We also overdubbed and timecoded the sound of James’s camera, which we’d noticed made a sound in the same key as our song when he switched it on, and which he was duly credited with playing in the sleeve notes. Studio engineer and unflappable sound guru Steve Tsoi arranged the stereo microphones with an impressively straight face for that session, I seem to remember.

Upon reflection, I guess this isn’t the sort of anecdotery by which rock memoirs are judged after all. “We wrote a song, we recorded a song, we hung out with our friends and ate rotisserie chicken from the Tesco’s in Tiptree” it pretty much runs. Still, whenever he hears Harvest on the radio while out cruising in his LincVolt, I wonder if Neil Young chuckles to himself and thinks “That day with Nash on the lake. Man that was fun…”?   

*In the same way that Matt came up with the rap part on this song, our friends Wendell and Kilbey did some guitar parts, a friend of Helen’s Dad played the accordion and the mandolin player’s girlfriend came in and did a lead vocal for us. At times it was a bit like the von Trapp family in there, with us going “Adjure, adjure, to you and you and you…”.**

**Do it in the accent.

Friday, September 08, 2017

The Kindness of Strangers

 We - Helen and The Neighbourhood Dogs - are not, it should be stressed, a band of independent means. Our fragmented touring schedule (we are not the most hawkish of gig-mongers) means that since we don’t play much* our concert-related income stream does not stretch to budgeting for a week’s recording in the country, two days’ mixing and a subsequent mastering session with a devoted engineer, even at mate’s rates. Hence we are pleased and grateful that our munificent benefactors Sam Inglis and Fenton Steve are the sort of chaps who enjoy nothing more than spending a bucolic Saturday looking concernedly at a whirring laptop, making sure we don’t knock over absurdly expensive microphones, marking out soundtastic sweet spots with masking tape, and making endless cups of tea for us (see blogs passim).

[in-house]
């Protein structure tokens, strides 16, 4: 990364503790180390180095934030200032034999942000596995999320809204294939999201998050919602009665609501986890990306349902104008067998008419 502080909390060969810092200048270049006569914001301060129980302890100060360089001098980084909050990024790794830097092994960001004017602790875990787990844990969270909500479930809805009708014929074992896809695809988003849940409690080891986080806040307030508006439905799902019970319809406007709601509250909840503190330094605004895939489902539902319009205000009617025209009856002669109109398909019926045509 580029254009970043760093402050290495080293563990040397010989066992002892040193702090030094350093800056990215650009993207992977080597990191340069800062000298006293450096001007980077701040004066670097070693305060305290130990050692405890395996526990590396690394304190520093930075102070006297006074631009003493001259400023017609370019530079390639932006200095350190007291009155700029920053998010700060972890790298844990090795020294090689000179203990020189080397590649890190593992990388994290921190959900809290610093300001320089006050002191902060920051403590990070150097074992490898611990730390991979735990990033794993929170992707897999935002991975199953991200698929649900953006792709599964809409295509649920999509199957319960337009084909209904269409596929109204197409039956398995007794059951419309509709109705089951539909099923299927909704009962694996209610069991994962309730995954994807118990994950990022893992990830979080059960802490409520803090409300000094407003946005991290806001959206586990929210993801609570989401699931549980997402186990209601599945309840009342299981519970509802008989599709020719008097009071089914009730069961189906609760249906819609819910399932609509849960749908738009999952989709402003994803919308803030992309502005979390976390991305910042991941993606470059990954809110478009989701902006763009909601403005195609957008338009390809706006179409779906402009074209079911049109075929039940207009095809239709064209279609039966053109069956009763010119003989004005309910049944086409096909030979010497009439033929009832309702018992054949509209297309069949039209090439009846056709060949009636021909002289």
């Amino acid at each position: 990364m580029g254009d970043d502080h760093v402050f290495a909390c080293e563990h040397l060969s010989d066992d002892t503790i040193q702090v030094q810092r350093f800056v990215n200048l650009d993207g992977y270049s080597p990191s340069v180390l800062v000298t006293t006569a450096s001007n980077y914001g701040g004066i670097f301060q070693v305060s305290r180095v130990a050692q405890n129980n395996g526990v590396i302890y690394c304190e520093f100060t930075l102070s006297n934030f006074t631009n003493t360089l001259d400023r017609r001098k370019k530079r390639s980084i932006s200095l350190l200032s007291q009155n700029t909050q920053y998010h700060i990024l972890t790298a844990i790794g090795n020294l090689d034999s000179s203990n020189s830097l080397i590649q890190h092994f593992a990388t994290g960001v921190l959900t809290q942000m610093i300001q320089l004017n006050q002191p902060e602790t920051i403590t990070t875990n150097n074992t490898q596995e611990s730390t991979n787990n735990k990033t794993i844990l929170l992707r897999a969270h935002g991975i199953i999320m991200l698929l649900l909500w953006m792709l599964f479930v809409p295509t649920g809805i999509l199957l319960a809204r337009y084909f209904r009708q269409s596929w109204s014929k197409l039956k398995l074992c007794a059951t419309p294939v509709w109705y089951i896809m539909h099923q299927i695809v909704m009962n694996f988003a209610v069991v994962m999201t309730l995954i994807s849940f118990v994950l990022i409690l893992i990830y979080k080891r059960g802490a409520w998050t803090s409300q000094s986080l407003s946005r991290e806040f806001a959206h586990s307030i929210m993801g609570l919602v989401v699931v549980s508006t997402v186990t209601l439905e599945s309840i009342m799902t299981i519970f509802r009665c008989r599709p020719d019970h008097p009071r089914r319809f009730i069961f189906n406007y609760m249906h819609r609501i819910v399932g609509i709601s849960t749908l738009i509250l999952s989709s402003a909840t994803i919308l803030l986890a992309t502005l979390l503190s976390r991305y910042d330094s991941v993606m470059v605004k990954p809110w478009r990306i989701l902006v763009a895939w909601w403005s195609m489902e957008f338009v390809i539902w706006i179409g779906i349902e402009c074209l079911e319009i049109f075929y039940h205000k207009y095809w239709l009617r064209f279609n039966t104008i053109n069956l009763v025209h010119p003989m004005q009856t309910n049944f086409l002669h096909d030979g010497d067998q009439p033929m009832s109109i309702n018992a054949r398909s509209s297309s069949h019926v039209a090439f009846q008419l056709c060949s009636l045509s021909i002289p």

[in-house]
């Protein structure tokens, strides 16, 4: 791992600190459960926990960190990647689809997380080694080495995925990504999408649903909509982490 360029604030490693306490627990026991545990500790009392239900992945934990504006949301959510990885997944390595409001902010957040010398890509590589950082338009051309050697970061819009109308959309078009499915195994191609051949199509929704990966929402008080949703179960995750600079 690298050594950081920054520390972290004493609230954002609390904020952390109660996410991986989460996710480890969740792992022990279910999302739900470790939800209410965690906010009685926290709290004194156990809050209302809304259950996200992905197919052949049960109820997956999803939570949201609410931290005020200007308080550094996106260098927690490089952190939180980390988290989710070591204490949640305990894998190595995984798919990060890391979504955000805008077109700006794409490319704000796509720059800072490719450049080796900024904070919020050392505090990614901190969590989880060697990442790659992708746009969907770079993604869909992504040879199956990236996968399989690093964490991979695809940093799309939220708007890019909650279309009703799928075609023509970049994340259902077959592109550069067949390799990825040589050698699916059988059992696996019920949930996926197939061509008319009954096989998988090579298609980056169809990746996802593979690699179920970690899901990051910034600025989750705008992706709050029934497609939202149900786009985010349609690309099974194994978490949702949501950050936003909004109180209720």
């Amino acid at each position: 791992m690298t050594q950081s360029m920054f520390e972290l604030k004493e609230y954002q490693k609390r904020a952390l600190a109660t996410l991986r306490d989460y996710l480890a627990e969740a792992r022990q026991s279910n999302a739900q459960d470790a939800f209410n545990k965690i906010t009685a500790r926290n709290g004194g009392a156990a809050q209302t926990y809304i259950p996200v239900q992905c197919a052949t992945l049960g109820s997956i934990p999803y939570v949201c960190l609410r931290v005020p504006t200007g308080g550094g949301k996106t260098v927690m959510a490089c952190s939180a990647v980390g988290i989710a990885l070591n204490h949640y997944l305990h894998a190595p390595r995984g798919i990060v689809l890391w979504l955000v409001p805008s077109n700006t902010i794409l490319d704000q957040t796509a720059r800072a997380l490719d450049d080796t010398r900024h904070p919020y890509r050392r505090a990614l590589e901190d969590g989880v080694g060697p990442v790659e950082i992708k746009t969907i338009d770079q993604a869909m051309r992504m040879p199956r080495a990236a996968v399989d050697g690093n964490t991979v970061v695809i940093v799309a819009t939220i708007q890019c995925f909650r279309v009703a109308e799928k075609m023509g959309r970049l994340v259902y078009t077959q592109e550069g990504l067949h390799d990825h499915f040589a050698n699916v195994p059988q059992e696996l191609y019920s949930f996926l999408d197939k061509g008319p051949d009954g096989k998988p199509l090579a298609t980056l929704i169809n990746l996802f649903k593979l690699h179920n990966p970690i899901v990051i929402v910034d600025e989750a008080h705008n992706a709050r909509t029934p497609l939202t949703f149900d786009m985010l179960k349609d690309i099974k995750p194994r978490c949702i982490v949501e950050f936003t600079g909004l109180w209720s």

Our latest foray into standing in a big room and playing a song from start to finish, all at the same time, and hoping no-one lets off fireworks in the car park has been lovingly curated once again by our benevolent uncles from darkest Cambridgeshire, and we think it’s the best one so far. Three songs – one of which I distinctly remember demoing with The World Service in the function room of a pub that Google informs me was decommissioned in 1997 – wherein everybody gets a bit of a play, most of us have a sing, and the majority of folk are happy with their arrangements. Fiddly likes to prepare meticulously and has his own form of impenetrable musical notation which future etymologists are more than welcome to try to deconstruct whereas by contrast Gibbon (on bass) is far more of an improviser and a wing-it kind of guy, and so to get a take with which both are happy can be quite the calendar event.

As I say, we recorded these songs live - mainly around one magnificent Soundfield, with additional booster microphones for those elements which were getting slightly lost when fighting against the sound of Mr. Wendell’s mighty room-swamping Gibson acoustic. Meticulous attention to detail was then applied to the soundscapes by Steve (a considerable step or two beyond my contribution of “Could you tweak the banjo a bit?”) who passed on his thoughts to Sam, who then curated the finished objets. Our continued thanks for outside audio perspective, chapel wrangling, and biscuit provision are once again well overdue.

Please have a listen, enjoy if you can, and share at will. We truly appreciate it.

*After the last recording session we did we immediately started looking to the next one. The first date that all six band members were available on the same day was five months hence.